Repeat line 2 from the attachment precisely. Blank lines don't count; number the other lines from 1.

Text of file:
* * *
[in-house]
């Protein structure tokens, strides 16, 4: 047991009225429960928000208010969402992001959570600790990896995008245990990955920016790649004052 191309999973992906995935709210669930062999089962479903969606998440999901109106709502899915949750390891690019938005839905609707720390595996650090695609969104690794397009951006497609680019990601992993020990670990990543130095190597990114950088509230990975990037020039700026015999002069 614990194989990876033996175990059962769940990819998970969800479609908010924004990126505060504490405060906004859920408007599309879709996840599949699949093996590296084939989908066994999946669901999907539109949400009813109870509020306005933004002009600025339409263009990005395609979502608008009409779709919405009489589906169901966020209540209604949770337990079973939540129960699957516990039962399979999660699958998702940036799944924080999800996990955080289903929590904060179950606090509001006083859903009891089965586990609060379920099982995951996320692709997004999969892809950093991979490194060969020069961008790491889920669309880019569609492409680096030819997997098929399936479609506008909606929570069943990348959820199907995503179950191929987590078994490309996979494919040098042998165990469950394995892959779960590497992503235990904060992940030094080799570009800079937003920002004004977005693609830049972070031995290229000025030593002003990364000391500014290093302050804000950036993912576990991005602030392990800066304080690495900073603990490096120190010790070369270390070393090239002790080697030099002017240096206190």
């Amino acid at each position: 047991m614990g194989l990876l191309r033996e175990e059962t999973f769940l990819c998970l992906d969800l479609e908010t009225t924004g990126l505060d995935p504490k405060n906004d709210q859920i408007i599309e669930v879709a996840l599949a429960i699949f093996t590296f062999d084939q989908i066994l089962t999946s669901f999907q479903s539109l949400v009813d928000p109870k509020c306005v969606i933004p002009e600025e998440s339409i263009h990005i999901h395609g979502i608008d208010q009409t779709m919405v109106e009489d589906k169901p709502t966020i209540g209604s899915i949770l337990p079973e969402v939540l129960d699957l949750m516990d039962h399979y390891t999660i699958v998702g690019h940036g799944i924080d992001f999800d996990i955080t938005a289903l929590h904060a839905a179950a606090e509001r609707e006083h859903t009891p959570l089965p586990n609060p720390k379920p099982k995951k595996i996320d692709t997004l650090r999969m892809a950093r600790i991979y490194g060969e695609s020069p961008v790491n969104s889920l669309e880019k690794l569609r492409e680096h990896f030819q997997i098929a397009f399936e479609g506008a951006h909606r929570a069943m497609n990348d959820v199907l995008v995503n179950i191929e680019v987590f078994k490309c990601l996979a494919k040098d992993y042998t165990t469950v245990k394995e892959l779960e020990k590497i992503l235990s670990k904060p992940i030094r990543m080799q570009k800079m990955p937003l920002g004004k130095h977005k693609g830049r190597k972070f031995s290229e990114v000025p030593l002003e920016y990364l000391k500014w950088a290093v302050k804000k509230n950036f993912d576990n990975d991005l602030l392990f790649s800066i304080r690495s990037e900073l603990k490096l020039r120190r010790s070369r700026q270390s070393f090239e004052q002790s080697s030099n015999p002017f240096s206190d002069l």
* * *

């Protein structure tokens, strides 16, 4: 047991009225429960928000208010969402992001959570600790990896995008245990990955920016790649004052 191309999973992906995935709210669930062999089962479903969606998440999901109106709502899915949750390891690019938005839905609707720390595996650090695609969104690794397009951006497609680019990601992993020990670990990543130095190597990114950088509230990975990037020039700026015999002069 614990194989990876033996175990059962769940990819998970969800479609908010924004990126505060504490405060906004859920408007599309879709996840599949699949093996590296084939989908066994999946669901999907539109949400009813109870509020306005933004002009600025339409263009990005395609979502608008009409779709919405009489589906169901966020209540209604949770337990079973939540129960699957516990039962399979999660699958998702940036799944924080999800996990955080289903929590904060179950606090509001006083859903009891089965586990609060379920099982995951996320692709997004999969892809950093991979490194060969020069961008790491889920669309880019569609492409680096030819997997098929399936479609506008909606929570069943990348959820199907995503179950191929987590078994490309996979494919040098042998165990469950394995892959779960590497992503235990904060992940030094080799570009800079937003920002004004977005693609830049972070031995290229000025030593002003990364000391500014290093302050804000950036993912576990991005602030392990800066304080690495900073603990490096120190010790070369270390070393090239002790080697030099002017240096206190």